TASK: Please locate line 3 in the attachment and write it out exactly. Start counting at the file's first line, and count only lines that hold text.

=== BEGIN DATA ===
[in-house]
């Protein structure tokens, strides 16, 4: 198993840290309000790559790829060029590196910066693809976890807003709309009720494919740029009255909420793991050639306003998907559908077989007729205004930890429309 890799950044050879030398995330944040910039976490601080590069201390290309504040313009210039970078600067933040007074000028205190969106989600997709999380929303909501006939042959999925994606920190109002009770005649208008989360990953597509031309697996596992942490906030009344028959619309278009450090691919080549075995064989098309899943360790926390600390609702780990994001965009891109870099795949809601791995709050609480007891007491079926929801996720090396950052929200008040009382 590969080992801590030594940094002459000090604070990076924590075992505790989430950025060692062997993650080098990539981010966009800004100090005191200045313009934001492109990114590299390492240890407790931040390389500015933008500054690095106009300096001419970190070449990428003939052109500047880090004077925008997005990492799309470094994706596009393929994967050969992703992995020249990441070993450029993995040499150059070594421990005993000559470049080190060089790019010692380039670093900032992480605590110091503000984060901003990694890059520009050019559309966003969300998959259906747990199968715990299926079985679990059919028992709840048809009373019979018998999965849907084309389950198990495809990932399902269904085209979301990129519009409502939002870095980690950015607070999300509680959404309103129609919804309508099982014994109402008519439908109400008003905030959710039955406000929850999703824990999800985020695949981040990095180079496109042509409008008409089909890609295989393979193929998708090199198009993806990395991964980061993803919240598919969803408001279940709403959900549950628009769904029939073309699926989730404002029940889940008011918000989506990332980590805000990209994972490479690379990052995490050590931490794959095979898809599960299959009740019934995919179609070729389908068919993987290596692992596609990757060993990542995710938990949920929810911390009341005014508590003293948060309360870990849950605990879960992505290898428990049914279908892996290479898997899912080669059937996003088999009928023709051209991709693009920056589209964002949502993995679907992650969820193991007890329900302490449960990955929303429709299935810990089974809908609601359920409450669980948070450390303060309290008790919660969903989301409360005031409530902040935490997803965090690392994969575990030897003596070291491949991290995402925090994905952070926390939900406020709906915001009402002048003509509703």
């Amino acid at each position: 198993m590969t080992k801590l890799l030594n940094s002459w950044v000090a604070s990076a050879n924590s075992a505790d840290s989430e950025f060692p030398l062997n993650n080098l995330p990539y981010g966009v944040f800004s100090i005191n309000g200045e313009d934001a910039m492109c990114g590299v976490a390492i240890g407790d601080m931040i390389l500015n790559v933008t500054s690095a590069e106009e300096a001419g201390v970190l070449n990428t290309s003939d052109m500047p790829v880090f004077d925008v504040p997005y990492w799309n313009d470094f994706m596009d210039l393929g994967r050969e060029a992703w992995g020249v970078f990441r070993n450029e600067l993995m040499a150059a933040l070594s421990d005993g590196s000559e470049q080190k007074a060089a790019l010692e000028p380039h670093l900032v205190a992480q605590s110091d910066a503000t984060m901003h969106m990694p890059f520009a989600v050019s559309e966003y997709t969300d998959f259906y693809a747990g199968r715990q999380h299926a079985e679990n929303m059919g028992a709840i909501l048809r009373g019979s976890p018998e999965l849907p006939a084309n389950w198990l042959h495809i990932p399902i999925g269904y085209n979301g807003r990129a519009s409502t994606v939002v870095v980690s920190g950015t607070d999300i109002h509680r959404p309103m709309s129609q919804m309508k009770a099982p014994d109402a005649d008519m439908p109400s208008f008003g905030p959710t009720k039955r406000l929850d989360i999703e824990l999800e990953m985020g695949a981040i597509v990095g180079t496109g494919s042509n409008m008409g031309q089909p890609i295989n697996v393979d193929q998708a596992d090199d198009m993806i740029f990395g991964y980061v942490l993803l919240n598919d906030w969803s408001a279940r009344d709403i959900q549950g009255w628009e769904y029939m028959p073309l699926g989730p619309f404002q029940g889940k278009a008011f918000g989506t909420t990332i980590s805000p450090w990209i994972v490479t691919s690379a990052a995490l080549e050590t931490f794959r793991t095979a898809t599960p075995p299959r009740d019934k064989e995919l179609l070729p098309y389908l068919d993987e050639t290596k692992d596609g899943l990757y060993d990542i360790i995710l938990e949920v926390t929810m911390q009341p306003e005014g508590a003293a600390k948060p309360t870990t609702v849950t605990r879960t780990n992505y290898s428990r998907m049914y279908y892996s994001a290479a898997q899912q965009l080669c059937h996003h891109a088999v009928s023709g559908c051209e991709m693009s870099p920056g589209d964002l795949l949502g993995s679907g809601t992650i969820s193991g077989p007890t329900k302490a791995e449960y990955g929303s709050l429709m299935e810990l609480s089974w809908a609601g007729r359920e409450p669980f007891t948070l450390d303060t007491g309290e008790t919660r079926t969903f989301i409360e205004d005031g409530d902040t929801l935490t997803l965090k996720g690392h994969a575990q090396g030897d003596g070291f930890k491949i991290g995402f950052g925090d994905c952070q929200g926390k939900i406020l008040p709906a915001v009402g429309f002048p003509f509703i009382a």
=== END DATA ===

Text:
């Amino acid at each position: 198993m590969t080992k801590l890799l030594n940094s002459w950044v000090a604070s990076a050879n924590s075992a505790d840290s989430e950025f060692p030398l062997n993650n080098l995330p990539y981010g966009v944040f800004s100090i005191n309000g200045e313009d934001a910039m492109c990114g590299v976490a390492i240890g407790d601080m931040i390389l500015n790559v933008t500054s690095a590069e106009e300096a001419g201390v970190l070449n990428t290309s003939d052109m500047p790829v880090f004077d925008v504040p997005y990492w799309n313009d470094f994706m596009d210039l393929g994967r050969e060029a992703w992995g020249v970078f990441r070993n450029e600067l993995m040499a150059a933040l070594s421990d005993g590196s000559e470049q080190k007074a060089a790019l010692e000028p380039h670093l900032v205190a992480q605590s110091d910066a503000t984060m901003h969106m990694p890059f520009a989600v050019s559309e966003y997709t969300d998959f259906y693809a747990g199968r715990q999380h299926a079985e679990n929303m059919g028992a709840i909501l048809r009373g019979s976890p018998e999965l849907p006939a084309n389950w198990l042959h495809i990932p399902i999925g269904y085209n979301g807003r990129a519009s409502t994606v939002v870095v980690s920190g950015t607070d999300i109002h509680r959404p309103m709309s129609q919804m309508k009770a099982p014994d109402a005649d008519m439908p109400s208008f008003g905030p959710t009720k039955r406000l929850d989360i999703e824990l999800e990953m985020g695949a981040i597509v990095g180079t496109g494919s042509n409008m008409g031309q089909p890609i295989n697996v393979d193929q998708a596992d090199d198009m993806i740029f990395g991964y980061v942490l993803l919240n598919d906030w969803s408001a279940r009344d709403i959900q549950g009255w628009e769904y029939m028959p073309l699926g989730p619309f404002q029940g889940k278009a008011f918000g989506t909420t990332i980590s805000p450090w990209i994972v490479t691919s690379a990052a995490l080549e050590t931490f794959r793991t095979a898809t599960p075995p299959r009740d019934k064989e995919l179609l070729p098309y389908l068919d993987e050639t290596k692992d596609g899943l990757y060993d990542i360790i995710l938990e949920v926390t929810m911390q009341p306003e005014g508590a003293a600390k948060p309360t870990t609702v849950t605990r879960t780990n992505y290898s428990r998907m049914y279908y892996s994001a290479a898997q899912q965009l080669c059937h996003h891109a088999v009928s023709g559908c051209e991709m693009s870099p920056g589209d964002l795949l949502g993995s679907g809601t992650i969820s193991g077989p007890t329900k302490a791995e449960y990955g929303s709050l429709m299935e810990l609480s089974w809908a609601g007729r359920e409450p669980f007891t948070l450390d303060t007491g309290e008790t919660r079926t969903f989301i409360e205004d005031g409530d902040t929801l935490t997803l965090k996720g690392h994969a575990q090396g030897d003596g070291f930890k491949i991290g995402f950052g925090d994905c952070q929200g926390k939900i406020l008040p709906a915001v009402g429309f002048p003509f509703i009382a």